President George Bush has tied the fortunes of his embattled party to the war in Iraq, predicting that the government of Nouri al-Maliki would place that country on a new path, and that the Republicans would win the mid-term US elections.
Tired but clearly buoyed by his surprise 30-hour trip to Baghdad, Mr Bush sounded more confident and upbeat than in many months as he sought to shore up support for his Iraq policy, which a majority of Americans now oppose.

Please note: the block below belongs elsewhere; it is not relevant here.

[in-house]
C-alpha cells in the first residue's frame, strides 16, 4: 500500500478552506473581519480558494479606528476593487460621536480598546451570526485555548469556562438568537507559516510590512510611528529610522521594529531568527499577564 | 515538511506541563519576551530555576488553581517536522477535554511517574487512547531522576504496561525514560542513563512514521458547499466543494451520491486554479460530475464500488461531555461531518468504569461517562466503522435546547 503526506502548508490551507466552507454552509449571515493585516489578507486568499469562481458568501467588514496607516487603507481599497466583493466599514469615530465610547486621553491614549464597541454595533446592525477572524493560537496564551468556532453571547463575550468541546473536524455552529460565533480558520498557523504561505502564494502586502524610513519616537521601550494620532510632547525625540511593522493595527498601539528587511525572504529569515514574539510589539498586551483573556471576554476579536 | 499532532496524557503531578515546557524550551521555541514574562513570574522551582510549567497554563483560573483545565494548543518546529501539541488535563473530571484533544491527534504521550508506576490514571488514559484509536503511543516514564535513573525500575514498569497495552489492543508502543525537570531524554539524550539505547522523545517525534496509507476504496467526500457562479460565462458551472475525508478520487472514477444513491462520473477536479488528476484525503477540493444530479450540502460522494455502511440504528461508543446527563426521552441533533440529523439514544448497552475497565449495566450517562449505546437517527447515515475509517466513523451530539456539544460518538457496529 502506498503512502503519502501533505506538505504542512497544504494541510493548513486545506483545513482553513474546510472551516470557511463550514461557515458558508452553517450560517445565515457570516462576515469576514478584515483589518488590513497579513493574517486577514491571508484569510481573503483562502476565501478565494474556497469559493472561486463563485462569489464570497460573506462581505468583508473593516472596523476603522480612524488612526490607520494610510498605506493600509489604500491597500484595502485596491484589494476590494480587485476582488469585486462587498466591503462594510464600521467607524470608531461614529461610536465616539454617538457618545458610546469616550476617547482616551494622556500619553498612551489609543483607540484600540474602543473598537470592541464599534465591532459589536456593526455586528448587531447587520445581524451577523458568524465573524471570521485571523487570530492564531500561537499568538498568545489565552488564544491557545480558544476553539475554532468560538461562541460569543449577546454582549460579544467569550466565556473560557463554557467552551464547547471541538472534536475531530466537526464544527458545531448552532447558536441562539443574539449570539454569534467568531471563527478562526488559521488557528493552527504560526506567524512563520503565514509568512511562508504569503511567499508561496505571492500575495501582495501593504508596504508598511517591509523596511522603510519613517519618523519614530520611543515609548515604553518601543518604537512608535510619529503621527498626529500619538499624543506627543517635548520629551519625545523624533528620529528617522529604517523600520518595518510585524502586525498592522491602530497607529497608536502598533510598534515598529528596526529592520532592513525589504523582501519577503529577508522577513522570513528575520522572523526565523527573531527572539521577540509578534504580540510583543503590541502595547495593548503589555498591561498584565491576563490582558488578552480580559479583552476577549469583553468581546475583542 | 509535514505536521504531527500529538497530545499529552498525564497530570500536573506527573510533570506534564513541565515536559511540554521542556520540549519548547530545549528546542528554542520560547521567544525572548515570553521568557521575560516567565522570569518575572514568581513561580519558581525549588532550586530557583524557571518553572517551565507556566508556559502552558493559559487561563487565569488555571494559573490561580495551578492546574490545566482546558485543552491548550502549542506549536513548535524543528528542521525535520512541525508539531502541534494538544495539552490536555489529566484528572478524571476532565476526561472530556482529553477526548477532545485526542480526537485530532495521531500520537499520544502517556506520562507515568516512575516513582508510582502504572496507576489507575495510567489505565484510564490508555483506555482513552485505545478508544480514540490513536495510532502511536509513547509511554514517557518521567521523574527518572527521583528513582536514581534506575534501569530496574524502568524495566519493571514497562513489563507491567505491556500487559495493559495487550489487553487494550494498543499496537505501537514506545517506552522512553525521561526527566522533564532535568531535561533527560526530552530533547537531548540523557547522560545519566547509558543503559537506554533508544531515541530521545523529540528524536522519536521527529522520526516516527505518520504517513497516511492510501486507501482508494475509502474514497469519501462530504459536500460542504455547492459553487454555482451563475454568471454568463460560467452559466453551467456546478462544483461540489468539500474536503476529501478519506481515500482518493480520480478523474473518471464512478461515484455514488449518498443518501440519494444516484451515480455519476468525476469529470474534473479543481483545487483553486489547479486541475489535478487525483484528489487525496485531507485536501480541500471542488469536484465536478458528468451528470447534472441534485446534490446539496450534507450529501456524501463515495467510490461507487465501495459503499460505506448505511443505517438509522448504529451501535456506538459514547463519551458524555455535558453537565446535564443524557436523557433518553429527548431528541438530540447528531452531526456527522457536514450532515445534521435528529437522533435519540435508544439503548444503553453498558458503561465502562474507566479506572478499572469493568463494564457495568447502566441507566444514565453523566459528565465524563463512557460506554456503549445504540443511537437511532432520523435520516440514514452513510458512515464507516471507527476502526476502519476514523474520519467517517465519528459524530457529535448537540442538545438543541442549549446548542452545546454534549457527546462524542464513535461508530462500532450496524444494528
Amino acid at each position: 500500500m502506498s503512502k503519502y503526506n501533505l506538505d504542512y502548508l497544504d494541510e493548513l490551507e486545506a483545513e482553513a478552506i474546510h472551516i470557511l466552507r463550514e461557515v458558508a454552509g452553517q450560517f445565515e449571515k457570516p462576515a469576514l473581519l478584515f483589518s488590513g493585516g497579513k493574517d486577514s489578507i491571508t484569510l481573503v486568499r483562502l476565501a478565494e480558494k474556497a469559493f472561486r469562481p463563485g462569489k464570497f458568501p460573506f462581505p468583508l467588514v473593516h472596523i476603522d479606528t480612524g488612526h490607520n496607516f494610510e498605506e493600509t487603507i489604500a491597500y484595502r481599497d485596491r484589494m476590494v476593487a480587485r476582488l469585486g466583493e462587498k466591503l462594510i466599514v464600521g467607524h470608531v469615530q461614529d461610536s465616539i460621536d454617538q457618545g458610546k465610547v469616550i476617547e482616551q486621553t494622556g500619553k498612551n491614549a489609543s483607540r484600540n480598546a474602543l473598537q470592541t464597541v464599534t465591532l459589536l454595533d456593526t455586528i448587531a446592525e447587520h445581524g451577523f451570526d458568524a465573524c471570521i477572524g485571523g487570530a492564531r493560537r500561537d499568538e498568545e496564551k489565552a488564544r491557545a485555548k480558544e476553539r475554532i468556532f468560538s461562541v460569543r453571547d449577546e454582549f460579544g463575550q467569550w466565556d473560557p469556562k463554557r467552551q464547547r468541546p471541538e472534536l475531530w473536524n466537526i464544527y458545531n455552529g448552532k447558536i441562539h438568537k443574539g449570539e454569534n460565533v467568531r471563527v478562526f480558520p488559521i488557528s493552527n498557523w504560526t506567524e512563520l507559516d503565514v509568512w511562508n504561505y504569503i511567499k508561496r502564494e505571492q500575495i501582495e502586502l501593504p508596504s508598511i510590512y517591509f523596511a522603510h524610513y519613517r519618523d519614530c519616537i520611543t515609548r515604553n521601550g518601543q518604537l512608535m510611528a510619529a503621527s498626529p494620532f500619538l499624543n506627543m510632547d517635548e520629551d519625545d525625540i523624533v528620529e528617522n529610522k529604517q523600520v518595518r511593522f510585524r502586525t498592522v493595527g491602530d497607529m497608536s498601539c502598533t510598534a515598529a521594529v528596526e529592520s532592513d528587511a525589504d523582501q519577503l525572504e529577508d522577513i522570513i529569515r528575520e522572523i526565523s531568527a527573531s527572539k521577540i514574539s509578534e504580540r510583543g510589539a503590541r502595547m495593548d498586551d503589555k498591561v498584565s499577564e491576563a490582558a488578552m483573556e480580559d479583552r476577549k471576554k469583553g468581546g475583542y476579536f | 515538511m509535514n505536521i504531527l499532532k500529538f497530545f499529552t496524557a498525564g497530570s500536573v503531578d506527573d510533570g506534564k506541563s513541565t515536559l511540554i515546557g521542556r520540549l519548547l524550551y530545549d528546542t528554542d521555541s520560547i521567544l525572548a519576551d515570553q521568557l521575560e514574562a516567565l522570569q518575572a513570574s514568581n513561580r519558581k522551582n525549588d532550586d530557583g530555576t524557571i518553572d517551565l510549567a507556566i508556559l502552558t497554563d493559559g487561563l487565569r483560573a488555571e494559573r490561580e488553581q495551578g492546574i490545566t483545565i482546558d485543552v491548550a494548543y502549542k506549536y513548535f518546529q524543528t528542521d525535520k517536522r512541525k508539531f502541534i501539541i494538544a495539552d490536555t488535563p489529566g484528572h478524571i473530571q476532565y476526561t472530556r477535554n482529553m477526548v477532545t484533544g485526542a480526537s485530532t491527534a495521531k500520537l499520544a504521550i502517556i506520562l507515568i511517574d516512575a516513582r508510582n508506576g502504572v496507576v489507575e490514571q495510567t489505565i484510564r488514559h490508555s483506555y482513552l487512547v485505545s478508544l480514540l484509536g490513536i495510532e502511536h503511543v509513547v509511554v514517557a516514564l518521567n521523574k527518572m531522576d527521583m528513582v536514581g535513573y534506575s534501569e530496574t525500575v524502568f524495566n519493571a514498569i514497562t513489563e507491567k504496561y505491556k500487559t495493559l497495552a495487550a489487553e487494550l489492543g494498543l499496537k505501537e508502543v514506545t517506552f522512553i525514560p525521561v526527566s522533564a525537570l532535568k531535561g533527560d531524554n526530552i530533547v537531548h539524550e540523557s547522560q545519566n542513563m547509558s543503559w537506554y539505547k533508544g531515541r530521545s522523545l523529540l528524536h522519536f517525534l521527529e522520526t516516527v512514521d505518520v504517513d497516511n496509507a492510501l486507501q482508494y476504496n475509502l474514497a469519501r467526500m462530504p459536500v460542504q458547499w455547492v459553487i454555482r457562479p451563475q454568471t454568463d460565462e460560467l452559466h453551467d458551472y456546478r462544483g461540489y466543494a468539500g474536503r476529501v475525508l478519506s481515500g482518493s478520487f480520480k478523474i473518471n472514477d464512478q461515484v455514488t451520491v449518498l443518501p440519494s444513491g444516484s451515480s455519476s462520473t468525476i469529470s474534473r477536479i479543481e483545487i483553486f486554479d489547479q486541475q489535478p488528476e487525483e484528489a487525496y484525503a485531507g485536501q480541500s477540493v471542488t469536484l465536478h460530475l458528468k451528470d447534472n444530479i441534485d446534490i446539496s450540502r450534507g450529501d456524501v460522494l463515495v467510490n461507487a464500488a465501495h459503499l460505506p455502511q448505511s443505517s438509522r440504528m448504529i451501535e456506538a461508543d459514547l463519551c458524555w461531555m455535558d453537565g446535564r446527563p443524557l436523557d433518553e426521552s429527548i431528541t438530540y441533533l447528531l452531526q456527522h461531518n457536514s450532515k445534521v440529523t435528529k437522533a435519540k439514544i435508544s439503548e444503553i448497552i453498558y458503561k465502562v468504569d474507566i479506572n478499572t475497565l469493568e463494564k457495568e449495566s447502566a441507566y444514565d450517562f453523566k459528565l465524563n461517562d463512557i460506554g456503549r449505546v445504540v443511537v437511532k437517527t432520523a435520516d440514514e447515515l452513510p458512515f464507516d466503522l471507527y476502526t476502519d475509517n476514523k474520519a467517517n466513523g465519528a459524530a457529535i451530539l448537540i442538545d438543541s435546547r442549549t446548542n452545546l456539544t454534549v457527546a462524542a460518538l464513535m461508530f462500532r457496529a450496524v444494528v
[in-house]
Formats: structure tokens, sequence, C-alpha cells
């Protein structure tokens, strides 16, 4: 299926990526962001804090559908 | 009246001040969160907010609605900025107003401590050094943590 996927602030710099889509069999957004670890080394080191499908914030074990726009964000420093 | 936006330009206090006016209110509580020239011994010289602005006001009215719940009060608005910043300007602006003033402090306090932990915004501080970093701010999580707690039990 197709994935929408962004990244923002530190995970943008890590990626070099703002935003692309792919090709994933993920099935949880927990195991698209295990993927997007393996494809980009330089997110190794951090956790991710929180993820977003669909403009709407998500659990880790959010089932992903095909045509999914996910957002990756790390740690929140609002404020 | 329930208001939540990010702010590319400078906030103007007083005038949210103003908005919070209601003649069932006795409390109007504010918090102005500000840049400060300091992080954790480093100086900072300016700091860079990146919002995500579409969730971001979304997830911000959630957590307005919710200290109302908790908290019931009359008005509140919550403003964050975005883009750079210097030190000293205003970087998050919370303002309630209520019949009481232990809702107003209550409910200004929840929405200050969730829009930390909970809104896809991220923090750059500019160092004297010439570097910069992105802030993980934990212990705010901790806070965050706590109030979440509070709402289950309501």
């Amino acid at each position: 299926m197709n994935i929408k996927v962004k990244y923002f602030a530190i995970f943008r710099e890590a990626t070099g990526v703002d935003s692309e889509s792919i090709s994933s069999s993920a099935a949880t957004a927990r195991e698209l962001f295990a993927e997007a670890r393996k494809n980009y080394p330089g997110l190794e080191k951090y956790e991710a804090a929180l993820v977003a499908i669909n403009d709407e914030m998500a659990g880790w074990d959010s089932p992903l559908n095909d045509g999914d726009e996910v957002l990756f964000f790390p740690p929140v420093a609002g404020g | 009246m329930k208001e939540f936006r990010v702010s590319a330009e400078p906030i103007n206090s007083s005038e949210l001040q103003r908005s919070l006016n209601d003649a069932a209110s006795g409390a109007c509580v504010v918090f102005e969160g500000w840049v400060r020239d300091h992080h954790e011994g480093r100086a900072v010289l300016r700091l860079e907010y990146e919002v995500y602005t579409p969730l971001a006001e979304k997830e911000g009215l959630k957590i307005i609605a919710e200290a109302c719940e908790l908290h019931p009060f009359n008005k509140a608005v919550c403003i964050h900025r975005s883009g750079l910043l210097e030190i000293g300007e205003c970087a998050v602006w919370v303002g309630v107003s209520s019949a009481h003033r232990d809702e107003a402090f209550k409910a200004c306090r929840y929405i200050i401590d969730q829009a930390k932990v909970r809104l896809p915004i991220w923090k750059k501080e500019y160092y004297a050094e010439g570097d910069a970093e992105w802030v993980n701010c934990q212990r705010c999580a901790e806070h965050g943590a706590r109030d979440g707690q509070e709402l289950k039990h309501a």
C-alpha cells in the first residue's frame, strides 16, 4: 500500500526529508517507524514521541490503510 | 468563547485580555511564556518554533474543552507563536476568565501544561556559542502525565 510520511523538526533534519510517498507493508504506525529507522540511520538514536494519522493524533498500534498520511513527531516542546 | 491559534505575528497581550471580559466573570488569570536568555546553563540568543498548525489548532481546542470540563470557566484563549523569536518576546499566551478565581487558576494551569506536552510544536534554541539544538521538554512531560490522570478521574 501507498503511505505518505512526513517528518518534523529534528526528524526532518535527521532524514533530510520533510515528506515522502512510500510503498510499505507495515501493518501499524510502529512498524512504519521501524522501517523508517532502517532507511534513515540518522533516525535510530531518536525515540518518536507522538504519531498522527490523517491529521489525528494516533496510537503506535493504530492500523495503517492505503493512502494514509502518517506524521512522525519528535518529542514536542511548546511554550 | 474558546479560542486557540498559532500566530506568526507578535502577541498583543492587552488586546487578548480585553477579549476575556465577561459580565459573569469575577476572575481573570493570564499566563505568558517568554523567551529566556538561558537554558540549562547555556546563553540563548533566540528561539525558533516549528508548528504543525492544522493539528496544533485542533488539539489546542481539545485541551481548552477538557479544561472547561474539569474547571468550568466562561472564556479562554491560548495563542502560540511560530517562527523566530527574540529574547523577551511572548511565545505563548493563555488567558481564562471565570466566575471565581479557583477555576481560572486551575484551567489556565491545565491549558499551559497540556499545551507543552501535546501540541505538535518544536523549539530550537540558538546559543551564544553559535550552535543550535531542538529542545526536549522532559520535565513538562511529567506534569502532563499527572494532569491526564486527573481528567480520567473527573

In a White House press conference Mr Bush betrayed not an ounce of self-doubt as he tried to convince the public that the war had not been a mistake, and that the Maliki government would lead Iraq into the long-promised era of democracy. Whether he can do so will determine whether Republicans retain control of the House and Senate in November.
The President admitted that it was an illusion to expect "zero violence" in Iraq, and took care not to talk of "a turning point". But, he asserted: "I sense something different happening in Iraq." He rejected demands for an early troop withdrawal, insisting developments on the ground, rather than domestic US pressures would determine how long they stayed.Reuse content